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Crime and cryptos: money laundering and terrorist financing go digital

After a period of relative quietness, cryptocurrencies are dominating the news again. As Facebook is launching Libra, more people are voicing their thoughts about digital currencies than ever before. One of these voices belong to U.S. Treasury secretary Steven Mnuchin, who recently branded cryptos a “national security issue” and raised public concern over cryptos being used in illegal activities. In this article, Periklis Thivaios, Researcher at IE Business School, explores the potential of cryptos in criminal activities and how financial institutions could combat these.

What are the characteristics of cryptos that can support AML/CFT?

Traditionally, institutional intermediaries (primarily banks) have acted as essential gatekeepers in the global AML/CFT regime. The decentralised nature of cryptos allows users to bypass institutional intermediaries, and therefore avoid the controls and mechanisms instituted to protect the financial system against AML and CFT.

(In order to avoid the discussion as to whether decentralised, non-central bank issued digital assets constitute cryptocurrencies or crypto-assets, we will refer to them as cryptos. The actual definition makes no difference for the purposes of our analysis.)

The RAND corporation has identified a number of parameters that determine the usefulness of cryptos for money laundering (ML) and the financing of terrorist activities (FTA). These parameters are anonymity, usability, security, acceptance, reliability and volume. While no crypto offers all of these parameters, their potential to do so is undeniable.

Are cryptos really anonymous?

The answer is, it depends! So, let’s first dispel a commonly held myth: Bitcoin is not private at all. All the transactions are public and visible on the underlying blockchain. It is more accurate to understand Bitcoin transactions as pseudonymous, whereby the real identity of the transactor is not immediately available. In the same way that our email address may not necessarily disclose our name, similarly a Bitcoin ID can hide the identity of the owner/user if no official identification was obtained during the registration process.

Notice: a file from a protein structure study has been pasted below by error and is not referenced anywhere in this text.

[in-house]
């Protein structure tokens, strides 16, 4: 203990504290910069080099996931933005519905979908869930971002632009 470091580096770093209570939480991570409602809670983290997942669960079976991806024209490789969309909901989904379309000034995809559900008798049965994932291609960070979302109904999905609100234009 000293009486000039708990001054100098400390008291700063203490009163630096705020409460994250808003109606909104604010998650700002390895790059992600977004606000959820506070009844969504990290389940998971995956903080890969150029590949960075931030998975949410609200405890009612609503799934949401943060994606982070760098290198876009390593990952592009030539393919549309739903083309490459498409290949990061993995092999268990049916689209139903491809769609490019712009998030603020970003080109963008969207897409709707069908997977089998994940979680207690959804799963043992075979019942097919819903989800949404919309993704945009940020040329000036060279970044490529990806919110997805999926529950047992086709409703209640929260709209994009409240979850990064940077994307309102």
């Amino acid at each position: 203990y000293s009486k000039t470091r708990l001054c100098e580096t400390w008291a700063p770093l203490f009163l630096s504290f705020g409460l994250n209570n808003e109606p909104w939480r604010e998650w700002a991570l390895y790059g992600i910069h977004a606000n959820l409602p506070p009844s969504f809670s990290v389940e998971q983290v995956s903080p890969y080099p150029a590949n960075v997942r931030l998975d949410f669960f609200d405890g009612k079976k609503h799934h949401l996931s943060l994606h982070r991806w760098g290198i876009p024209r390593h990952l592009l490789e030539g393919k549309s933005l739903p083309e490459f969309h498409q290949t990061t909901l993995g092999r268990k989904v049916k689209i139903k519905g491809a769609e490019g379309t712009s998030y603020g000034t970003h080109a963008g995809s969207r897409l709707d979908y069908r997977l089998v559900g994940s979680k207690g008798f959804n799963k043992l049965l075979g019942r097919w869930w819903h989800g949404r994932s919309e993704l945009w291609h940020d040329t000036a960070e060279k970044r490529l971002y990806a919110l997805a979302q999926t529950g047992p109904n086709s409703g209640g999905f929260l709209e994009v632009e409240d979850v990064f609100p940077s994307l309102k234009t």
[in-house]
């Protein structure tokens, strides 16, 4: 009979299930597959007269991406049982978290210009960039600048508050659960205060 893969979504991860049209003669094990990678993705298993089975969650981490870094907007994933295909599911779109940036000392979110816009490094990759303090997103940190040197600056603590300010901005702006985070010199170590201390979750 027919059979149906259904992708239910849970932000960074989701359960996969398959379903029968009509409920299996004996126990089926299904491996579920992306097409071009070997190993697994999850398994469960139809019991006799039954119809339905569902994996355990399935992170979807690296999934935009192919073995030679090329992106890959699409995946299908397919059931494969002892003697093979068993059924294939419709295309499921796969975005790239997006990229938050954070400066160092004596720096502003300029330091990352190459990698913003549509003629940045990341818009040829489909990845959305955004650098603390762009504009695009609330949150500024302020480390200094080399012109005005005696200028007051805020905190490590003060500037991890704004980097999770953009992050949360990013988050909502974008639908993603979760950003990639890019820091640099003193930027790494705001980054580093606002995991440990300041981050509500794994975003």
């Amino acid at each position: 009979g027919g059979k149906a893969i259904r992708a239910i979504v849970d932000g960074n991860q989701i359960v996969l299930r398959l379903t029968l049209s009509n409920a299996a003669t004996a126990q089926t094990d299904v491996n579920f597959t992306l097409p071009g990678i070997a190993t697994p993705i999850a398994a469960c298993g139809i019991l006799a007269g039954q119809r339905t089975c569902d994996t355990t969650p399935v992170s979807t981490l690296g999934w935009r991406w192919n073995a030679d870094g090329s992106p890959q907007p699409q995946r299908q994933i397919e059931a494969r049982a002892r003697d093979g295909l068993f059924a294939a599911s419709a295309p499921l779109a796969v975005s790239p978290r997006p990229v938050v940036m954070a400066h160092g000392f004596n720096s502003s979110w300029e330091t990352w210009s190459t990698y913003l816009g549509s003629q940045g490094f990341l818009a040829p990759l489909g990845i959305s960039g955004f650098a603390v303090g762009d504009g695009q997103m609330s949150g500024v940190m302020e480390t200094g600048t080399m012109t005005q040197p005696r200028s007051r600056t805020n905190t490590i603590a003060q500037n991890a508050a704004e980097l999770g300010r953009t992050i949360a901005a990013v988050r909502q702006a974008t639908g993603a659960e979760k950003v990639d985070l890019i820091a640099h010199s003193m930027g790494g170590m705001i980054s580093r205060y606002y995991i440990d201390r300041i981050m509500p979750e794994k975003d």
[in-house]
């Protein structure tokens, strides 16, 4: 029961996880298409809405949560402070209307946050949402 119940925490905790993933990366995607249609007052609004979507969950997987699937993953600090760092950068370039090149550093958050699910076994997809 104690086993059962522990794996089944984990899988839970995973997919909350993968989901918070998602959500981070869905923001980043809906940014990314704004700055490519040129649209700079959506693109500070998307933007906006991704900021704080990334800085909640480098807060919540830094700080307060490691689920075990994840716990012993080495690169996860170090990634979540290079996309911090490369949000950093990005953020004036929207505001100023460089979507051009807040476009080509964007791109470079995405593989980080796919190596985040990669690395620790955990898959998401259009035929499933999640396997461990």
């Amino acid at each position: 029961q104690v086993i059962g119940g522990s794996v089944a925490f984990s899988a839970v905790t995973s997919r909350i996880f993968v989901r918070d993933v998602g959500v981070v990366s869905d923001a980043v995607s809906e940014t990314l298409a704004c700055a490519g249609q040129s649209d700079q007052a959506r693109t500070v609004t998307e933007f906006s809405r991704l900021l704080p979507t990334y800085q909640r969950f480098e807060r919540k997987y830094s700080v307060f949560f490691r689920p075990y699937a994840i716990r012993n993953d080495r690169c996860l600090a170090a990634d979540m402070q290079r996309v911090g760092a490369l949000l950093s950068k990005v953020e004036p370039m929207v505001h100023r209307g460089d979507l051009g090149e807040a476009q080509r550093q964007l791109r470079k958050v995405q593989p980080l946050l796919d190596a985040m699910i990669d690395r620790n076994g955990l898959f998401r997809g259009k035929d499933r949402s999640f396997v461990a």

Having said that, there are various other cryptos (such as Monero or Zcash) that are not only anonymous, but may also obscure public keys, mask the IP and hide the flow of transactions. While said cryptos fail to satisfy other parameters required for effective and efficient money laundering (such as reliability and volume), it may only be a matter of time before they do so.

It is, however, worth noting here that, the use of techniques that allow for anonymity might function as a “red flag” for intelligence services monitoring the use of these currencies (RAND Corporation 2019, p27), as demonstrated by the case of Zoobia Shahnaz in December 2018.

How can we protect against the usage of cryptos for ML and FTA?

The financial system has developed a number of approaches for combating ML and FTA. The most common ones are the monitoring of financial flows, the monitoring of commercial flows and Knowing Your Customer (KYC). Unsexy though these may sound, they are well understood and implemented in the global system. The approach to cryptos may not have to vary that much.

For example, the South Korean regulators require that, for any crypto exchange to operate legally, users’ real names are confirmed, there is adequate monitoring for anti-money laundering, transactions details are reported to the public, and any large transactions are immediately identified and communicated. Similar approaches have been employed by various other regulators.

Conclusions

“Still only a small number of publicly-documented and confirmed cases of terrorist financing involve virtual currencies”, the European Parliament stated in 2018 (Virtual Currencies and Terrorist Financing).

As of July 30 2019, the total market cap of cryptos totalled $265,984,175,054, in other words about 0.3% of global GDP, with Bitcoin making up roughly 50% of that. Arguably, this number is too small compared to the value of global trade, another genuinely popular means for ML and FTA. In other words, it may still be too early to focus our attention on cryptos instead of more ‘traditional’ approaches, but we should monitor the space.

More importantly, instead of trying to ban cryptos, something that is by definition almost impossible given their decentralised nature, it may well be better to incorporate them into the financial system.

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